Microsoft published the first Hardware Compatibility List (HCL) in 1990 for Windows 3.0. As the article states, the listed model of computers are certified to run Windows. The machine as a whole must be certified, without non-standard modifications.
Fast forward to today and there is a Hardware Compatibility List for every Microsoft product, along with a corresponding supported product lifecycle. Starting with Windows 10, you can even search for an existing driver or device in the Windows Compatibility Center to verify it will work.
The technology industry grew out of hobbyist and do-it-yourself types with lots of smarts, but generally limited budget. The problem was individual hardware components like a video card may not work well with a particular motherboard or processor. To maintain quality for customers, Microsoft created the HCL so manufactures could prove their product ran well and customers could enjoy choice of the best product for whatever business application or problem they wanted to solve.
By the mid to late 90’s most “clone” manufacturers of branded models of computers went out of business. Low margins and the inability to compete with large automated manufacturers we some of the biggest causes. However, the ultimate cause was the fact of poor satisfaction and quality with customers. Clone manufacturers couldn’t keep up with fast changing improvements in technology and if a customer had any problems, there was no availability for support from Microsoft for the vendor or the customer.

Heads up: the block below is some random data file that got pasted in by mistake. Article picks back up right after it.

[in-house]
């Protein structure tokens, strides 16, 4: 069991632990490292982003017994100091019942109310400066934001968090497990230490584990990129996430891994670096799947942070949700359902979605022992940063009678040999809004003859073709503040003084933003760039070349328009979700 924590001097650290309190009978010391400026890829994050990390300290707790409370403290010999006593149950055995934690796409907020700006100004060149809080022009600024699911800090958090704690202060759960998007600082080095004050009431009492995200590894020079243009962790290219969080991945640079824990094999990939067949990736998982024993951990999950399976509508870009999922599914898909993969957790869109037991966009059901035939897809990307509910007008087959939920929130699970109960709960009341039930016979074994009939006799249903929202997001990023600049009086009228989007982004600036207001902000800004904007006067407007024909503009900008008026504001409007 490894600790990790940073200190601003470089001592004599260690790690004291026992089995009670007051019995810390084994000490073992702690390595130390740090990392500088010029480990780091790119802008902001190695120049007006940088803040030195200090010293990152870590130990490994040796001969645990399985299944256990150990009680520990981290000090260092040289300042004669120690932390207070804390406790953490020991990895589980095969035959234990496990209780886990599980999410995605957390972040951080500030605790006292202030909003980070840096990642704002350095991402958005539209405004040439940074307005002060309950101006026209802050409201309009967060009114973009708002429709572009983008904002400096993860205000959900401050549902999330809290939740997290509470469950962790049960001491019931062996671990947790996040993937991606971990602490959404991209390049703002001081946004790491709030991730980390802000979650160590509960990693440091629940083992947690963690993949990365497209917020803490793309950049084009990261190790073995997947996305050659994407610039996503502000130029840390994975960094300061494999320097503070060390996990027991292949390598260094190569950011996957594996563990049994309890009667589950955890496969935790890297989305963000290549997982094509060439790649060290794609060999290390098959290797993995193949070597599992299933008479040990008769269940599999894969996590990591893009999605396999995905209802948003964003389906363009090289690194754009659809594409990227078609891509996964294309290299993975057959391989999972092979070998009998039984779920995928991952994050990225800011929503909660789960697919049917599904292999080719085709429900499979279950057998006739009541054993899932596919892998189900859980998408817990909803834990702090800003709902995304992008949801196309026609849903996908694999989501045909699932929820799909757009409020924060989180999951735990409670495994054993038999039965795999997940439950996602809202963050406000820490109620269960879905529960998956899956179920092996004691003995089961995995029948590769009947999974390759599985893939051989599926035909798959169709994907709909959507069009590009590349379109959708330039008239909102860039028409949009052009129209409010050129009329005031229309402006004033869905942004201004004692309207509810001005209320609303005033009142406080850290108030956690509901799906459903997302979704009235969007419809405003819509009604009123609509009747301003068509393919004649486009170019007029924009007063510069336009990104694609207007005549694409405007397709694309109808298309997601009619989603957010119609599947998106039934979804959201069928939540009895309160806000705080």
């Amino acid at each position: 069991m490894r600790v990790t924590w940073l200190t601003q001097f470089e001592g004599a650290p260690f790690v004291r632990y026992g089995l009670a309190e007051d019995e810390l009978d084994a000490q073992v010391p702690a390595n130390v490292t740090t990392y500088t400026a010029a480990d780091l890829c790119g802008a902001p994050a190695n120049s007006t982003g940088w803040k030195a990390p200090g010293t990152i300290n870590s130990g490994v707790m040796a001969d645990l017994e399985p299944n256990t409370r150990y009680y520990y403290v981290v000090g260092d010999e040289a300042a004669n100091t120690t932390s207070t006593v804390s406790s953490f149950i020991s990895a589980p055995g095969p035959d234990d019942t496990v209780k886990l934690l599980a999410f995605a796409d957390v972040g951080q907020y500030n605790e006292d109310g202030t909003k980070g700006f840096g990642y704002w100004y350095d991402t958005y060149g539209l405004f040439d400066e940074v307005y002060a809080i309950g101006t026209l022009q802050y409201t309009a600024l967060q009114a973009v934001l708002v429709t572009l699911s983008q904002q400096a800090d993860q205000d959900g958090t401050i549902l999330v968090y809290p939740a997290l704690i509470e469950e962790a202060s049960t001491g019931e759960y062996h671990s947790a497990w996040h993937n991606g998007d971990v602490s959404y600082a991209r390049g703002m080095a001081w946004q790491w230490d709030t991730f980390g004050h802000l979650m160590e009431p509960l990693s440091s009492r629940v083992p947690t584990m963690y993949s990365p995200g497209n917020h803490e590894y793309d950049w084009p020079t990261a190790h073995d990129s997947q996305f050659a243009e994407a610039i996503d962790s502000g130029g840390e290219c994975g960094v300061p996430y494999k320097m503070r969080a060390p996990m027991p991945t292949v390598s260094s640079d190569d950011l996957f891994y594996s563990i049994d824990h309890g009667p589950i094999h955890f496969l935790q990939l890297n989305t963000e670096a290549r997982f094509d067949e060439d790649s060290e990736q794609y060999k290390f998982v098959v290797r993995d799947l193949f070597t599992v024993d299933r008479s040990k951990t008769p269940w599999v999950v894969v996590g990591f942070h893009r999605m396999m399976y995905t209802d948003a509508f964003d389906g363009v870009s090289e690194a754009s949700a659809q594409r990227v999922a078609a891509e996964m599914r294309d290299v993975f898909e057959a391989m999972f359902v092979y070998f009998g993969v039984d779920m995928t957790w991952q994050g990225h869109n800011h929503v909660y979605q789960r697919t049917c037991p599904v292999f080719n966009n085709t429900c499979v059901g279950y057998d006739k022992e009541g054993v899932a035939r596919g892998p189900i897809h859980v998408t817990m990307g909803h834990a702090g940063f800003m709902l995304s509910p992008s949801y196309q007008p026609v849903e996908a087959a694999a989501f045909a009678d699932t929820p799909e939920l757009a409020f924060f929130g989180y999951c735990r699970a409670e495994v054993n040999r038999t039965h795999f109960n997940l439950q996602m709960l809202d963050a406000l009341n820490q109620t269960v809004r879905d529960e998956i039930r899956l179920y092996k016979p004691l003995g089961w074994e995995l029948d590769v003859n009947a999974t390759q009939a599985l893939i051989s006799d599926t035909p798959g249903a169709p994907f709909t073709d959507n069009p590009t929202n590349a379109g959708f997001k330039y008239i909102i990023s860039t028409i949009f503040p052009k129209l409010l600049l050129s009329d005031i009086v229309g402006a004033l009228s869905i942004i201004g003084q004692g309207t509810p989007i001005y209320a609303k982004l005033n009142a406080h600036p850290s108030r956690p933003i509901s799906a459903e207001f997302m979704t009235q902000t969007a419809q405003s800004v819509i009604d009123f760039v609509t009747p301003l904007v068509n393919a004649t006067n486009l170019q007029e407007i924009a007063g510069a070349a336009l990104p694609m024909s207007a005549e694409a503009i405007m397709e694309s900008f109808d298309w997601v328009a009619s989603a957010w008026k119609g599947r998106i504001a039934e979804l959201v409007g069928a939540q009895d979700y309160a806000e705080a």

If your hardware is not on the Microsoft Hardware Compatibility List, you have no support with Microsoft and you are responsible for diagnosing and fixing any problems.
That’s why it is both alarming and fascinating that 25 years later some service providers are beginning to put together their own clone computers. These same service providers claim that they are able to make better margins than reselling branded computers like Dell. Others say the pre-loaded software from major manufacturers causes too many support issues. While both of these arguments have some limited merit, the fact still remains that customers have no support through Microsoft using any clone hardware.
Margins are so low that even IBM stopped making PCs and sold the division to the Chinese that now make Lenovo. It’s highly unlikely that any service provider could sustain enough profit to build their own machines over the long run. Fortunately, public pressure has forced players like Lenovo to back off on crapware.
Following the Microsoft Hardware Compatibility List for hardware purchases is like having insurance. You may work for some period with no worries, but when something unexpected happens you want to be able to call for support.